Last month, the
U.S. Army announced 17 soldiers in Iraq, including
a brigadier general, had been removed from duty
after charges of mistreating Iraqi
But the details of what happened have been kept
secret, until now.
It turns out photographs surfaced showing
American soldiers abusing and humiliating Iraqis
being held at a prison near Baghdad. The Army
investigated, and issued a scathing report.
Now, an Army general and her command staff may
face the end of long military careers. And six
soldiers are facing court martial in Iraq -- and
possible prison time. Correspondent Dan Rather
talks to one of those soldiers. And, for the first
time, 60 Minutes II will show some of the pictures
that led to the Army investigation.
According to the U.S. Army, one Iraqi prisoner
was told to stand on a box with his head covered,
wires attached to his hands. He was told that if he
fell off the box, he would be electrocuted.
It was this picture, and dozens of others, that
prompted an investigation by the U.S. Army. On
Tuesday, 60 Minutes II asked Brig. Gen. Mark
Kimmitt, deputy director of coalition operations in
Iraq, what went wrong.
"Frankly, I think all of us are disappointed by
the actions of the few," says Kimmitt. "Every day,
we love our soldiers, but frankly, some days we're
not always proud of our soldiers."
For decades under Saddam Hussein, many prisoners
who were taken to the Abu Ghraib prison never came
out. It was the centerpiece of Saddam's empire of
fear, and those prisoners who did make it out told
nightmarish tales of torture beyond imagining
&endash; and executions without reason.
60 Minutes II talked about the prison and shared
pictures of what Americans did there with two men
who have extensive interrogation experience: Former
Marine Lt. Col. Bill Cowan and former CIA Bureau
Chief Bob Baer.
"I visited Abu Ghraib a couple of days after it
was liberated. It was the most awful sight I've
ever seen. I said, 'If there's ever a reason to get
rid of Saddam Hussein, it's because of Abu
Ghraib,'" says Baer. "There were bodies that were
eaten by dogs, torture. You know, electrodes coming
out of the walls. It was an awful place."
"We went into Iraq to stop things like this from
happening, and indeed, here they are happening
under our tutelage," says Cowan.
It was American soldiers serving as military
police at Abu Ghraib who took these pictures. The
investigation started when one soldier got them
from a friend, and gave them to his commanders. 60
Minutes II has a dozen of these pictures, and there
are many more &endash; pictures that show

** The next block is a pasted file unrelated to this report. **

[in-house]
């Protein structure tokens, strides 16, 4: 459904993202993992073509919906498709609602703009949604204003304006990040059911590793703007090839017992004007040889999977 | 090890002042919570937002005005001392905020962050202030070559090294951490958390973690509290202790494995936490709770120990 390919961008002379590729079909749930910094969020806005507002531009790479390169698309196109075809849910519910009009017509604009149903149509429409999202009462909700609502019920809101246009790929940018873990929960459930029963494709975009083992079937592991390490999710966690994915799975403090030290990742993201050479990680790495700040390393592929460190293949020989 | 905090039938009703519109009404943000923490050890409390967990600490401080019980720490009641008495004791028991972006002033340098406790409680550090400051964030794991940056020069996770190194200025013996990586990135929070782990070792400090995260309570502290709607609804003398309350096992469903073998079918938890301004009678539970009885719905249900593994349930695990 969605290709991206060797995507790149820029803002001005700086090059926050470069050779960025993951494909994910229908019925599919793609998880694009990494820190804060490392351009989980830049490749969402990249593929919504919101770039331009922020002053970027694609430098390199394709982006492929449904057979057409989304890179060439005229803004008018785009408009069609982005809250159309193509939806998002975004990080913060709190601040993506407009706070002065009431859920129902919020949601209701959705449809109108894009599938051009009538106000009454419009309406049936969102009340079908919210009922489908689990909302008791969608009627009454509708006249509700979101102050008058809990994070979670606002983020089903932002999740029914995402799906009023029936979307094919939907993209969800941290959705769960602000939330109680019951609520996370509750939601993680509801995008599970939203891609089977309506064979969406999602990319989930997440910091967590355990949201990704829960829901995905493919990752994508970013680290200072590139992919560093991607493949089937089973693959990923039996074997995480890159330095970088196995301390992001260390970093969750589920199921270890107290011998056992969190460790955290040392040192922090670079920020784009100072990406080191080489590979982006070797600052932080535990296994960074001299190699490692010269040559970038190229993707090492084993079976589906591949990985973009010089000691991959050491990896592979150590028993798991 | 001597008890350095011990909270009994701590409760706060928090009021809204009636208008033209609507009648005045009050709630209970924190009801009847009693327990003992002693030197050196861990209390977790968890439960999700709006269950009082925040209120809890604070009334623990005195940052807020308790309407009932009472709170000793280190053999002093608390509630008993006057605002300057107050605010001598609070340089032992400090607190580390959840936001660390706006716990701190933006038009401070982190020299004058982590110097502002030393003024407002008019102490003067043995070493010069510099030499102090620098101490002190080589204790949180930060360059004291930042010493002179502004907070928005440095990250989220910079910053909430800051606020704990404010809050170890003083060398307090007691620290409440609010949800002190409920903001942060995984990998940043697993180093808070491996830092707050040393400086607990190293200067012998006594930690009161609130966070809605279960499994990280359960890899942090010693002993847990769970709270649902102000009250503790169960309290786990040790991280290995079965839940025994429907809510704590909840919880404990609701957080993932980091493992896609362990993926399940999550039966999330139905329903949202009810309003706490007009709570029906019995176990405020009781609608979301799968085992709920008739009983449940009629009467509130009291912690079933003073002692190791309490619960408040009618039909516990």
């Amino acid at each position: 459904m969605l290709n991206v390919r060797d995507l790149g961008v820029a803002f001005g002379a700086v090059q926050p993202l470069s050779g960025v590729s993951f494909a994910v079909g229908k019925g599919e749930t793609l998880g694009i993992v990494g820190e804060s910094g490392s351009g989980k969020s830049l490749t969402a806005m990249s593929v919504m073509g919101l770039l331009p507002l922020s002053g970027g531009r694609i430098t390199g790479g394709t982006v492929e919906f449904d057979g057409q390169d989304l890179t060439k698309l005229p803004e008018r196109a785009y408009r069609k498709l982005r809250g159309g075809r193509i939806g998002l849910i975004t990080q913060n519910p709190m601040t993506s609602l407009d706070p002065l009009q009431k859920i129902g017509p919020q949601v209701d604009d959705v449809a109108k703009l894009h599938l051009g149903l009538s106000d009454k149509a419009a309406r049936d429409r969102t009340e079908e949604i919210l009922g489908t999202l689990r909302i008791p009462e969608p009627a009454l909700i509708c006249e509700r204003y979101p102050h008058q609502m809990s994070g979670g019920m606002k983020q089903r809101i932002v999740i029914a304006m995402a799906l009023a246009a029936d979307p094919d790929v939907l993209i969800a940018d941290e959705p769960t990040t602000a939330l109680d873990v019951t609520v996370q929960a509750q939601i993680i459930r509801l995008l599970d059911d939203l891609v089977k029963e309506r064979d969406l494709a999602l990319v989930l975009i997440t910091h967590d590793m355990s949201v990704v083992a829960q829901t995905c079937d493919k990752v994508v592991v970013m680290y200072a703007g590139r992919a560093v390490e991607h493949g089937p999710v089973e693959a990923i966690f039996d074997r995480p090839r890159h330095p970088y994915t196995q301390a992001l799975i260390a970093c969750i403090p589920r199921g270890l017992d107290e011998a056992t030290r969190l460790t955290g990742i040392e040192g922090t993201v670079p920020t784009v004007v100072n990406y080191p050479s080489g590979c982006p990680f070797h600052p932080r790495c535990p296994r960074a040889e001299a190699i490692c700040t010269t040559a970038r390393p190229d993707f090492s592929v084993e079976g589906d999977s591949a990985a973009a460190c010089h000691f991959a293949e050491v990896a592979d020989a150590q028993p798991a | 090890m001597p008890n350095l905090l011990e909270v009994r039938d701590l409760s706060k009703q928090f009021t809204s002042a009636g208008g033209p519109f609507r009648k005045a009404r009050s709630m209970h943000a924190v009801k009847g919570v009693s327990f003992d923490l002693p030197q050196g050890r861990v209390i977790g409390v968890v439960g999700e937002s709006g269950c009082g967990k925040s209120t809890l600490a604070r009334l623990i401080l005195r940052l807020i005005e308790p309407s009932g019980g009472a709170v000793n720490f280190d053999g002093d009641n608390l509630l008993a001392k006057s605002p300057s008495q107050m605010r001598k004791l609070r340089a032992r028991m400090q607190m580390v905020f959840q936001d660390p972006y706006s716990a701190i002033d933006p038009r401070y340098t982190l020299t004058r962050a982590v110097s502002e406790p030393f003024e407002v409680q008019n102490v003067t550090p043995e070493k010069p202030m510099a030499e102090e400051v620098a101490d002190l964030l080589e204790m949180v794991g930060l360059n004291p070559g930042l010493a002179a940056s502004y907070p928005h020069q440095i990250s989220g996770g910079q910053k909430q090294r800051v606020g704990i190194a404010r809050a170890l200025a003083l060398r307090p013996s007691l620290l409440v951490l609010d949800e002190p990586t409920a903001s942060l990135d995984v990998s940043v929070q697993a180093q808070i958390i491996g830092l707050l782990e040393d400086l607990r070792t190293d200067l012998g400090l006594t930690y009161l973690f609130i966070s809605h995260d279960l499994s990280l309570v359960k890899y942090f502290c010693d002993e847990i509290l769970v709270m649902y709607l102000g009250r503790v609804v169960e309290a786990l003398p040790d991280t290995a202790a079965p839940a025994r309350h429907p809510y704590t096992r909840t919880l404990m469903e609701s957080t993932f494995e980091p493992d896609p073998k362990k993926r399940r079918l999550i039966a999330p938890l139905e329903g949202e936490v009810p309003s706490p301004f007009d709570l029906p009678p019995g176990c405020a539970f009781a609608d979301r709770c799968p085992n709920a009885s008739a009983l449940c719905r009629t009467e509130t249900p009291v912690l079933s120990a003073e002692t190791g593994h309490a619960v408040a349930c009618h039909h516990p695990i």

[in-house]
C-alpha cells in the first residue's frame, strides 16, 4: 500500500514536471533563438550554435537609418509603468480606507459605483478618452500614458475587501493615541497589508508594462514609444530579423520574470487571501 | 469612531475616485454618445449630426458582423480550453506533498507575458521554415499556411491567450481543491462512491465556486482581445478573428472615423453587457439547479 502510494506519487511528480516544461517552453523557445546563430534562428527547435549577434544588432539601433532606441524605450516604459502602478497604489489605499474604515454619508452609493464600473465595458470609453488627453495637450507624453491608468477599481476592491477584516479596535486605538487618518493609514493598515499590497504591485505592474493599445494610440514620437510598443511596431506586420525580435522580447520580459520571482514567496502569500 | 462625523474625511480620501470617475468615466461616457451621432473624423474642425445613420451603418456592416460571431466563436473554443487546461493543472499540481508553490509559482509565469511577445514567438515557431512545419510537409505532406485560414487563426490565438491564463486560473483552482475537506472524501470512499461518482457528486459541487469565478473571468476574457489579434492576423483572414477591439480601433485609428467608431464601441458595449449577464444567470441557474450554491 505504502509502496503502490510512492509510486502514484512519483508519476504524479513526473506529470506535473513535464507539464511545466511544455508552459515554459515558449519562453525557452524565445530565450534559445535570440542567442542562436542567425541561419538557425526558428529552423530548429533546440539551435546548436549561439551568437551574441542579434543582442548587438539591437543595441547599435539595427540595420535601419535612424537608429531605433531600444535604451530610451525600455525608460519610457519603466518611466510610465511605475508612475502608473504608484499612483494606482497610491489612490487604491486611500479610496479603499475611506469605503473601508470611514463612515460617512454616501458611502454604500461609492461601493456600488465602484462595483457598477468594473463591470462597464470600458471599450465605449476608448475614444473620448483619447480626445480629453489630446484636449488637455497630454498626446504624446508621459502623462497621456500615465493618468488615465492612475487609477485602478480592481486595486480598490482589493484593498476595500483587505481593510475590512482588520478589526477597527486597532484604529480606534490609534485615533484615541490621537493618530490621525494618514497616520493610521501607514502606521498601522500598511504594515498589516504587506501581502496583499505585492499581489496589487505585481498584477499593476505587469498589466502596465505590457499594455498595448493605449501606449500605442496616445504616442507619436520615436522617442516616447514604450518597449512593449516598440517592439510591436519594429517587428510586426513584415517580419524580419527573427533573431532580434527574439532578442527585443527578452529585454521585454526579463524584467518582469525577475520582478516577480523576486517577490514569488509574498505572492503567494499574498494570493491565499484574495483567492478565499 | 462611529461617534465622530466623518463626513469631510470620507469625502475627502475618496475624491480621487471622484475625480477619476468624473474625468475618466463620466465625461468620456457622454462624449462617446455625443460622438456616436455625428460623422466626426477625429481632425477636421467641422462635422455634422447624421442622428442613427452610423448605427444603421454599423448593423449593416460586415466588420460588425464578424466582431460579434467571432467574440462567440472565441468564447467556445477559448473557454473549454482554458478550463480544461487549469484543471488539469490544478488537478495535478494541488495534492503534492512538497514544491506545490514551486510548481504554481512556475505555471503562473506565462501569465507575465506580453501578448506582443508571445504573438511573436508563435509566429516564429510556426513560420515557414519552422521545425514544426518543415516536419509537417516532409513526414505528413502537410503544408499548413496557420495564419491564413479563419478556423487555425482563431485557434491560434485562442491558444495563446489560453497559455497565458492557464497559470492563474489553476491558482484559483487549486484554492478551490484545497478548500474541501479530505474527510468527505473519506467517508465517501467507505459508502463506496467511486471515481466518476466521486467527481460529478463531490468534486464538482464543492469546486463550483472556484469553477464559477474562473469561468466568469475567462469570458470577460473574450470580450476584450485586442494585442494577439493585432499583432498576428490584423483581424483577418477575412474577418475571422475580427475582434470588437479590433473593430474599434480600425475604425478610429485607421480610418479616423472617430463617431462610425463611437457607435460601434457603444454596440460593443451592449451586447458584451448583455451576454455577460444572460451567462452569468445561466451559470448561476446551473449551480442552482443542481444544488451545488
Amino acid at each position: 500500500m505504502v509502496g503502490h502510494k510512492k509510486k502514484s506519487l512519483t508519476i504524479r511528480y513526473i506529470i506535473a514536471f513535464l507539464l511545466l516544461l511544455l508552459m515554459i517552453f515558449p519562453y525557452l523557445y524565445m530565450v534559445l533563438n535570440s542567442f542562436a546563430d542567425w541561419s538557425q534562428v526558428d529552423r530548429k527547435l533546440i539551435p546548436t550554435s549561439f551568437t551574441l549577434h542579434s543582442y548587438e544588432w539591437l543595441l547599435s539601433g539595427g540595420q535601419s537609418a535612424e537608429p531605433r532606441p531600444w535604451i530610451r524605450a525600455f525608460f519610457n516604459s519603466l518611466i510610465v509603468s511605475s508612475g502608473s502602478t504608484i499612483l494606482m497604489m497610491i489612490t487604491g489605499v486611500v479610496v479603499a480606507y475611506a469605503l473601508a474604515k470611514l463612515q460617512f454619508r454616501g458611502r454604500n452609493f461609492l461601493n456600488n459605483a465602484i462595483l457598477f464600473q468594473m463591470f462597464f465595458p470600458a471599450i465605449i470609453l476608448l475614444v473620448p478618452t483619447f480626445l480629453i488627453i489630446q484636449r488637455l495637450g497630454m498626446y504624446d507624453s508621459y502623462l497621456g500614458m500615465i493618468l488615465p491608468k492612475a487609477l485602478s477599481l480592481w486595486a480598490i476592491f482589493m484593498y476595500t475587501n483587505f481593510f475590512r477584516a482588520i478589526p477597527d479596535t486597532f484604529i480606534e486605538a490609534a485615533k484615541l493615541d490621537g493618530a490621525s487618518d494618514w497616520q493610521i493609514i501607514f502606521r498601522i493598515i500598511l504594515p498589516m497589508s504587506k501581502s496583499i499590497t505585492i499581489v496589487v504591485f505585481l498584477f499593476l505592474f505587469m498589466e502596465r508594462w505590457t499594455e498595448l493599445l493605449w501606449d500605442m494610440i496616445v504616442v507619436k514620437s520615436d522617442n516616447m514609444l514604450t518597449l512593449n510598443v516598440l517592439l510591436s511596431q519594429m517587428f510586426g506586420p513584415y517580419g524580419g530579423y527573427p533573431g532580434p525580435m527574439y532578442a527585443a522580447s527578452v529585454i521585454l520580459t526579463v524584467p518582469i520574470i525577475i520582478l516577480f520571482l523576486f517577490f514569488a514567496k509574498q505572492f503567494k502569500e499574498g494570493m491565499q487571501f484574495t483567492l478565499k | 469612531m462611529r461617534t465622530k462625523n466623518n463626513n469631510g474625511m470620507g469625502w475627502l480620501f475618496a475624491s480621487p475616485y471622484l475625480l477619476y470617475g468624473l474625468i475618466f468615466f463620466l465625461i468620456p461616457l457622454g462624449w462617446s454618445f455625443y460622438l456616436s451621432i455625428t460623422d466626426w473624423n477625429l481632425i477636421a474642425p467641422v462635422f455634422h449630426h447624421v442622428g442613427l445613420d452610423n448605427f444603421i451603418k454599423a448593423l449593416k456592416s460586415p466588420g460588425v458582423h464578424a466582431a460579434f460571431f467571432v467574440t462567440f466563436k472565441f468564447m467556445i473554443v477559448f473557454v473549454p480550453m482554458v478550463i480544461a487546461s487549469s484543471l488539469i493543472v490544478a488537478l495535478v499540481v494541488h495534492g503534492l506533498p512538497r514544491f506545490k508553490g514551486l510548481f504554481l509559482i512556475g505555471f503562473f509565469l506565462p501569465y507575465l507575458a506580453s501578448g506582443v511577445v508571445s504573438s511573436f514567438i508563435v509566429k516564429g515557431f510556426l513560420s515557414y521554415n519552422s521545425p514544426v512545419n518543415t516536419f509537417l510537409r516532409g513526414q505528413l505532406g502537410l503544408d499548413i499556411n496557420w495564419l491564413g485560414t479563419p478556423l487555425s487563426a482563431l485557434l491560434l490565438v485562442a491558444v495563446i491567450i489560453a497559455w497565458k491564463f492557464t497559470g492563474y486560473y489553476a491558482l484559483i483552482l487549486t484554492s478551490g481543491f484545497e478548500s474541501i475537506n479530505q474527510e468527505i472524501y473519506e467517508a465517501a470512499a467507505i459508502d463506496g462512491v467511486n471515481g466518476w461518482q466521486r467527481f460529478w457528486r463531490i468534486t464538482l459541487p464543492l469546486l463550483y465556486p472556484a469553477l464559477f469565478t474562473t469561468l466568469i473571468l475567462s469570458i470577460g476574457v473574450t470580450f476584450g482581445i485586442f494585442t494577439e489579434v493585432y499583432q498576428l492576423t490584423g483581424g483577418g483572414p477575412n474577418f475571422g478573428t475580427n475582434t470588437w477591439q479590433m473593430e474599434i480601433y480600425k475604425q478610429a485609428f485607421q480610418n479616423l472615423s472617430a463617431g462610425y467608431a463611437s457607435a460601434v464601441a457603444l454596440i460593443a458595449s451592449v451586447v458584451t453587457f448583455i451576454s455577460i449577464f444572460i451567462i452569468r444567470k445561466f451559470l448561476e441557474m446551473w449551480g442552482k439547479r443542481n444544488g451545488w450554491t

Americans, men and women in military uniforms,
posing with naked Iraqi prisoners.
There are shots of the prisoners stacked in a
pyramid, one with a slur written on his skin in
In some, the male prisoners are positioned to
simulate sex with each other. And in most of the
pictures, the Americans are laughing, posing,
pointing, or giving the camera a thumbs-up.
60 Minutes II was only able to contact one of
the soldiers facing charges. But the Army says they
are all in Iraq, awaiting court martial.
"What can the Army say specifically to Iraqis
and others who are going to see this and take it
personally," Rather asked Kimmitt, in an interview
conducted by satellite from Baghdad.
"The first thing I'd say is we're appalled as
well. These are our fellow soldiers. These are the
people we work with every day, and they represent
us. They wear the same uniform as us, and they let
their fellow soldiers down," says Kimmitt.
"Our soldiers could be taken prisoner as well.
And we expect our soldiers to be treated well by
the adversary, by the enemy. And if we can't hold
ourselves up as an example of how to treat people
with dignity and respect
We can't ask that
other nations to that to our soldiers as well."
"So what would I tell the people of Iraq? This
is wrong. This is reprehensible. But this is not
representative of the 150,000 soldiers that are
over here," adds Kimmitt. "I'd say the same thing
to the American people... Don't judge your army
based on the actions of a few."
One of the soldiers facing court martial is Army
Reserve Staff Sgt. Chip Frederick.
Frederick is charged with maltreatment for
allegedly participating in and setting up a photo,
and for posing in a photograph by sitting on top of
a detainee. He is charged with an indecent act for
observing one scene. He is also charged with
assault for allegedly striking detainees &endash;
and ordering detainees to strike each other.
60 Minutes II talked with him by phone from
Baghdad, where he is awaiting court martial.
Frederick told us he will plead not guilty,
claiming the way the Army was running the prison
led to the abuse of prisoners.
"We had no support, no training whatsoever. And
I kept asking my chain of command for certain
things...like rules and regulations," says
Frederick. "And it just wasn't happening."
Six months before he faced a court martial,
Frederick sent home a video diary of his trip
across the country. Frederick, a reservist, said he
was proud to serve in Iraq. He seemed particularly
well-suited for the job at Abu Ghraib. He's a
corrections officer at a Virginia prison, whose
warden described Frederick to us as "one of the
Frederick says Americans came into the prison:
"We had military intelligence, we had all kinds of
other government agencies, FBI, CIA ... All those
that I didn't even know or recognize."
Frederick's letters and email messages home also
offer clues to problems at the prison. He wrote
that he was helping the interrogators:
"Military intelligence has encouraged and told
us 'Great job.' "
"They usually don't allow others to watch them
interrogate. But since they like the way I run the
prison, they have made an exception."
"We help getting them to talk with the way we
handle them. ... We've had a very high rate with
our style of getting them to break. They usually
end up breaking within hours."
According to the Army's own investigation,
that's what was happening. The Army found that
interrogators asked reservists working in the
prison to prepare the Iraqi detainees, physically
and mentally, for questioning.
What, if any actions, are being taken against
"I hope the investigation is including not only
the people who committed the crimes, but some of
the people that might have encouraged these crimes
as well," says Kimmitt. "Because they certainly
share some level of responsibility as well."
But so far, none of the interrogators at Abu